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Fast Facts: Anthrax 101

Anthrax is a serious infectious disease caused by a bacteria that can lie dormant in soil for decades. While anthrax occurs most often in humans handling animals (or animal products) infected with the bacteria, there have been several instances of anthrax being used as a bioterror agent. Most recently, anthrax was used in 2001 when letters containing anthrax spores were mailed to several news media offices and two U.S. senators, resulting in five deaths and 17 individuals infected with the bacteria. While there has been a lull in anthrax coverage in recent years, it’s an extremely dangerous bioterrorism weapon that should remain top of mind. We sat down with Gerald Parker, D.V.M., Ph.D., vice president for public health preparedness and response at Texas A&M Health Science Center, to find out some basics about the infectious disease.   

1. What is Anthrax?

Anthrax is an infectious disease caused by rod-shaped bacteria known as Bacillus anthracis, which produces dormant spores that can live in the environment, like soil, for many years. As a naturally occurring substance, anthrax commonly affects domestic and wild herbivores, who eat the naturally occurring spores while grazing. Although it is rare, it can cause serious illness in humans and, if left untreated, can lead to death.

Anthrax is most common in agricultural regions of Central and South America, sub-Saharan Africa, central and southwestern Asia, southern and Eastern Europe and the Caribbean. While human disease is rare in the United States, sporadic outbreaks do occur in wild and domestic grazing animals such as cattle and deer.

2. How it is contracted?

When spores get into the body of an animal or person they can be “activated” and turn into active, growing cells. After this occurs the bacteria begin to multiply, spreading out in the body, and producing toxins that cause severe illness. It is important to note that anthrax is not contagious person-to-person, like the cold or flu. However, there are multiple ways in which individuals can become exposed to anthrax spores, including: inhalation of contaminated materials, such as wool, hides or hair (inhalation); cuts and lesions on the body (cutaneous); and ingestion of undercooked meats from infected animals or drinking contaminated water (gastrointestinal).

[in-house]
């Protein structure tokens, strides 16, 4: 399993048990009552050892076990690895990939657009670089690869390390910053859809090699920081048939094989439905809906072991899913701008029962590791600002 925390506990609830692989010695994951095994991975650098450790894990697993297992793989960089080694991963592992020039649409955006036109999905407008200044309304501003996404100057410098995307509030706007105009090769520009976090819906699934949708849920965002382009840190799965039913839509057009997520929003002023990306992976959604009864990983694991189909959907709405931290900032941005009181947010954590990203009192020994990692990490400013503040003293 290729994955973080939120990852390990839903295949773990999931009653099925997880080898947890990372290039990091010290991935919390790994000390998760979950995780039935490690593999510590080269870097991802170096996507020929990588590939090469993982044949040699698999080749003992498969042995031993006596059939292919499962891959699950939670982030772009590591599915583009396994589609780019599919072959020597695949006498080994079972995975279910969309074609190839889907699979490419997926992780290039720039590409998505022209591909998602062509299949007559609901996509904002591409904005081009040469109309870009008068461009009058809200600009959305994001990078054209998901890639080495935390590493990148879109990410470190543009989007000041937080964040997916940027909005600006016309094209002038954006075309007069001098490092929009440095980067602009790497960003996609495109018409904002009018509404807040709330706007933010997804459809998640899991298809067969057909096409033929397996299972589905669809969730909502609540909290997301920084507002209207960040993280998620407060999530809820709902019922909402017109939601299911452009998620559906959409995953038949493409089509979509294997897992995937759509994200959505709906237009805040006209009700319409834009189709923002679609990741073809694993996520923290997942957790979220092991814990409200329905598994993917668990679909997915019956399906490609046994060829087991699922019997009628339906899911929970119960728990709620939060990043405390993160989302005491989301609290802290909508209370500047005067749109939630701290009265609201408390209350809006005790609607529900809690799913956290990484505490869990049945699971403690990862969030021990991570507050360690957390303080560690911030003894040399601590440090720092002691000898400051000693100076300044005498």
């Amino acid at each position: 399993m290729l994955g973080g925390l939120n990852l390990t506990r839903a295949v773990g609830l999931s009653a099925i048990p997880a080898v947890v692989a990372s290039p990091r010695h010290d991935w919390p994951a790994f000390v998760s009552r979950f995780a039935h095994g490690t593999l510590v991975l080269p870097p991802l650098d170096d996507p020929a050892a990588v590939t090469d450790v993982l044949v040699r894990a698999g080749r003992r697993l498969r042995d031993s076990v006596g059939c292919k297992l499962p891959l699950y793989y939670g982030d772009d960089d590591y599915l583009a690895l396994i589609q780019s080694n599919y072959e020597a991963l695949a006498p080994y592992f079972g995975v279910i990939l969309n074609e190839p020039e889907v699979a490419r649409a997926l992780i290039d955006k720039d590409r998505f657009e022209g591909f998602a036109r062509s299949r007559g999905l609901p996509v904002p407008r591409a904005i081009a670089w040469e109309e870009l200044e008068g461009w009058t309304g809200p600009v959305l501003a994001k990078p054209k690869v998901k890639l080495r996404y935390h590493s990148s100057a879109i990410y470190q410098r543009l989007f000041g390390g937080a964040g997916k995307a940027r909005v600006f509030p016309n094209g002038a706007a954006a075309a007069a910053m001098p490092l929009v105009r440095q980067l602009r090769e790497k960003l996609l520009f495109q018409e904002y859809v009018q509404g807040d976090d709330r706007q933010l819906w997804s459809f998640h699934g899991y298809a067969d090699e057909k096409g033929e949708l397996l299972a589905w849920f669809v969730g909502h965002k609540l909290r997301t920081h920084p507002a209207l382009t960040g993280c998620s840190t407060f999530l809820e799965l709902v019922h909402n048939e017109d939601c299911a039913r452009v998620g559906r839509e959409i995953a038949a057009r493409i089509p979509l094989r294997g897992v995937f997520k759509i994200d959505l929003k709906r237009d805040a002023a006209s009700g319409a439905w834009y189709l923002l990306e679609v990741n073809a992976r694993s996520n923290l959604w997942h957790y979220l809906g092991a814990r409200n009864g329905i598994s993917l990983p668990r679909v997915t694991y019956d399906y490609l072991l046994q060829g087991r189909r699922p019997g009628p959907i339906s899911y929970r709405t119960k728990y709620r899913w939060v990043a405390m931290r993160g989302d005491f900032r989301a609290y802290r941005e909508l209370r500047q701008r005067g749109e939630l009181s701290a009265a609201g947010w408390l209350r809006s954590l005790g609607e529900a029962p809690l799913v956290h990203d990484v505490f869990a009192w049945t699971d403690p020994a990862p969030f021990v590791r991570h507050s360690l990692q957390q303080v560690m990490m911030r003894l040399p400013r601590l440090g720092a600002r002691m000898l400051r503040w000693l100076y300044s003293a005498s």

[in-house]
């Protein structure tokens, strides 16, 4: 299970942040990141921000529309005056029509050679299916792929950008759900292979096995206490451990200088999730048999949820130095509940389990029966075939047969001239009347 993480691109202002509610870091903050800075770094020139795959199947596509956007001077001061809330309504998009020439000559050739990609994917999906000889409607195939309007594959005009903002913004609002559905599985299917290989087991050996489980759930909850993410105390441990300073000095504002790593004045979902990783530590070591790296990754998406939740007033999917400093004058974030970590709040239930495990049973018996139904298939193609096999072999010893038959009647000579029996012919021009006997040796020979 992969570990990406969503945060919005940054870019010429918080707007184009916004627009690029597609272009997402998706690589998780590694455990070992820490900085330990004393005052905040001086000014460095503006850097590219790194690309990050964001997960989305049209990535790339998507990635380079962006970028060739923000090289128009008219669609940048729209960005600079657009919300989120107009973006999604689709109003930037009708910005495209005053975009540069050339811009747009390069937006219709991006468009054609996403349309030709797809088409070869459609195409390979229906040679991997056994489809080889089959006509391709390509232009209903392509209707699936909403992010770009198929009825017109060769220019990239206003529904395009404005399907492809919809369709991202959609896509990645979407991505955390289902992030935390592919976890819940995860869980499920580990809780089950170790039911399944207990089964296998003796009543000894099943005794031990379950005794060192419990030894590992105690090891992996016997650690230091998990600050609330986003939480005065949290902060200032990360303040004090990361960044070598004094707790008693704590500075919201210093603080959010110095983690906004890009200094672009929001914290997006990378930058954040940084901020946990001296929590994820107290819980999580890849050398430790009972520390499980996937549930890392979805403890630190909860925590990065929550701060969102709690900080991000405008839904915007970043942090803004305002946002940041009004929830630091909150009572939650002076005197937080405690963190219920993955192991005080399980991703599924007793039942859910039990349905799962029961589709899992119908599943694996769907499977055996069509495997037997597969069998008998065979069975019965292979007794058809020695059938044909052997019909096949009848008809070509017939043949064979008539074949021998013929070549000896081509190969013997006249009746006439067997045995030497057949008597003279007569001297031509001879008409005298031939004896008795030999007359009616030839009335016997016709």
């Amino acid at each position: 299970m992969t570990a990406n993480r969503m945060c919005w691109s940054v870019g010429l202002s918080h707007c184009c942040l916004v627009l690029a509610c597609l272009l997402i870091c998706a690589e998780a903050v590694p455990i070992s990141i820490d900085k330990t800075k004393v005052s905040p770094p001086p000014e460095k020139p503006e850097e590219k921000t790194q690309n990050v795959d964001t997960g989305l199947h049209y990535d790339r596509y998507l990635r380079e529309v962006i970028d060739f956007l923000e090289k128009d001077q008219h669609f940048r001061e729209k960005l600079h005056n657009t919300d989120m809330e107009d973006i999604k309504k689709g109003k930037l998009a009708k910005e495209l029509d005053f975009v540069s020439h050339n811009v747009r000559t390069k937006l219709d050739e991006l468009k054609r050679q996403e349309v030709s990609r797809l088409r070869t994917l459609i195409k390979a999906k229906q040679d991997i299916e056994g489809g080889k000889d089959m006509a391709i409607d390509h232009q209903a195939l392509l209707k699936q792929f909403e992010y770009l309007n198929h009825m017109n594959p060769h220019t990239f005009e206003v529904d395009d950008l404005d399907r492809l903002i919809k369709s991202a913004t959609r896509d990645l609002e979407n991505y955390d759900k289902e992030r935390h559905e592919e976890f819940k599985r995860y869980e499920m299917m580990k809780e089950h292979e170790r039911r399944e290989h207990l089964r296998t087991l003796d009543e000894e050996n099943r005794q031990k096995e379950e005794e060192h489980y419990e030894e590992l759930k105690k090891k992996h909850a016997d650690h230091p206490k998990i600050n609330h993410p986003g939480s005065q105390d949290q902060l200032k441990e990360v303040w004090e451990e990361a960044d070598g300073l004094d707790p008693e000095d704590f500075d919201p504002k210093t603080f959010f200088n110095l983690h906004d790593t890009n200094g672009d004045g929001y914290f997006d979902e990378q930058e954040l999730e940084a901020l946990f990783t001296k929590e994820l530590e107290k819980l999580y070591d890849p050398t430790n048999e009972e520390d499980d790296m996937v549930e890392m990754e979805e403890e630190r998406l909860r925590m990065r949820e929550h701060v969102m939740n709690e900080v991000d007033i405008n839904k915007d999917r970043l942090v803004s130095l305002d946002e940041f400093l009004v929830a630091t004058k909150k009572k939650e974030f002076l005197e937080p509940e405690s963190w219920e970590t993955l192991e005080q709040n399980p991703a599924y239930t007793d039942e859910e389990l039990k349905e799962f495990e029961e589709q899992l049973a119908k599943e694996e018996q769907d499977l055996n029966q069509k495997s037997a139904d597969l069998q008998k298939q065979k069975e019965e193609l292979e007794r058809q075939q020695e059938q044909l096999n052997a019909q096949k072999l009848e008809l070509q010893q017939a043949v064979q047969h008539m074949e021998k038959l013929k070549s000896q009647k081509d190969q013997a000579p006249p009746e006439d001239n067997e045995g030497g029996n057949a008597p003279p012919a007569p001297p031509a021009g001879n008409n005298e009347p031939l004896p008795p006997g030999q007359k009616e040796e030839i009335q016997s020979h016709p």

Cutaneous anthrax is the most common form of the disease in humans, accounting for over 95 percent of all cases. Fortunately, cutaneous anthrax is also the least deadly form of anthrax, with a mortality rate of only 10-20 percent if left untreated. Gastrointestinal anthrax exhibits mortality rates from 25-75 percent in the absence of treatment, and untreated inhalation anthrax results in greater than 80 percent fatality.

Worth noting, those most at risk for being naturally exposed to anthrax spores are individuals who work closely with animals and livestock, or animal products contaminated with anthrax spores.

3. What are the symptoms of anthrax?

Initial symptoms, which are generally similar to flu-like symptoms (fever and chills, cough, nausea and vomiting and body aches), can take anywhere from one day to more than two months to appear and depend upon the type of infection. If someone has symptoms of anthrax, it’s important to get medical care as quickly as possible for the best chance of survival and a full recovery.

For a complete list of symptoms for inhalation, cutaneous and gastrointestinal anthrax, visit the Centers for Disease Control and Prevention website.

4. Is there a treatment?

Anthrax can be treated with antibiotics and antitoxins, but those who contract a serious case of anthrax will need to be hospitalized and undergo an aggressive course of treatment. Depending on the patient’s history and antibiotic sensitivity testing, the doctor will select the best antibiotics, therapeutics and supportive care for the patient.

5. Is there anything you can do to prevent the disease?

While there is a Food and Drug Administration (FDA) licensed vaccine indicated for active immunization for the prevention of disease caused by Bacillus anthracis, it is usually not available for the general public. The vaccine is available for at-risk adults, whose jobs expose them to possible sources of anthrax including: certain laboratory workers, some people who work with or handle animals and animal products and some members of the U.S. military.

For the general public, preventative measures in the form of antibiotics are in order for anyone who has been exposed to anthrax spores to mitigate disease development. The manufacturer of the FDA licensed anthrax vaccine also recently filed an application with the FDA to use the vaccine in conjunction with antibiotics to prevent anthrax disease after suspected or confirmed exposure to Bacillus anthracis.

Dr. Gerald Parker, vice president for public health preparedness and response at the Texas A&M Health Science Center and principal investigator at the Texas A&M Center for Innovation in Advanced Development and Manufacturing. Dr. Parker previously served as deputy assistant secretary of defense in Washington, D.C., leading chemical and biological defense; and former Commanding Officer of Fort Detrick.

Media contact: Dee Dee Grays,, 979.436.0611

Holly Shive

Executive Director, Marketing and Communications

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